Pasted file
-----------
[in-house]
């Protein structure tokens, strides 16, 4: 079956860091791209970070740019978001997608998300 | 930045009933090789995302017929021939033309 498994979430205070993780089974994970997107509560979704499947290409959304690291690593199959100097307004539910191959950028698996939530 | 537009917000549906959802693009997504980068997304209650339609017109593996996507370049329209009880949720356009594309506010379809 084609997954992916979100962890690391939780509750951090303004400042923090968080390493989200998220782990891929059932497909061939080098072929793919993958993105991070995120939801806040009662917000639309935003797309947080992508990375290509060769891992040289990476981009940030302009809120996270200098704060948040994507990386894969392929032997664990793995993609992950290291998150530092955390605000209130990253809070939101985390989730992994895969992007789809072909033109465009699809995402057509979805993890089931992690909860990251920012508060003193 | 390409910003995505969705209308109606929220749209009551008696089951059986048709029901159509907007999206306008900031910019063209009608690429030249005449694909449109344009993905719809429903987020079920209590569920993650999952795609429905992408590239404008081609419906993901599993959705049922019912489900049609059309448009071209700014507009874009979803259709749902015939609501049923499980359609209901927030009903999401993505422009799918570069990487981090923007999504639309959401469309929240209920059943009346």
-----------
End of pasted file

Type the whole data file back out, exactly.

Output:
[in-house]
């Protein structure tokens, strides 16, 4: 079956860091791209970070740019978001997608998300 | 930045009933090789995302017929021939033309 498994979430205070993780089974994970997107509560979704499947290409959304690291690593199959100097307004539910191959950028698996939530 | 537009917000549906959802693009997504980068997304209650339609017109593996996507370049329209009880949720356009594309506010379809 084609997954992916979100962890690391939780509750951090303004400042923090968080390493989200998220782990891929059932497909061939080098072929793919993958993105991070995120939801806040009662917000639309935003797309947080992508990375290509060769891992040289990476981009940030302009809120996270200098704060948040994507990386894969392929032997664990793995993609992950290291998150530092955390605000209130990253809070939101985390989730992994895969992007789809072909033109465009699809995402057509979805993890089931992690909860990251920012508060003193 | 390409910003995505969705209308109606929220749209009551008696089951059986048709029901159509907007999206306008900031910019063209009608690429030249005449694909449109344009993905719809429903987020079920209590569920993650999952795609429905992408590239404008081609419906993901599993959705049922019912489900049609059309448009071209700014507009874009979803259709749902015939609501049923499980359609209901927030009903999401993505422009799918570069990487981090923007999504639309959401469309929240209920059943009346």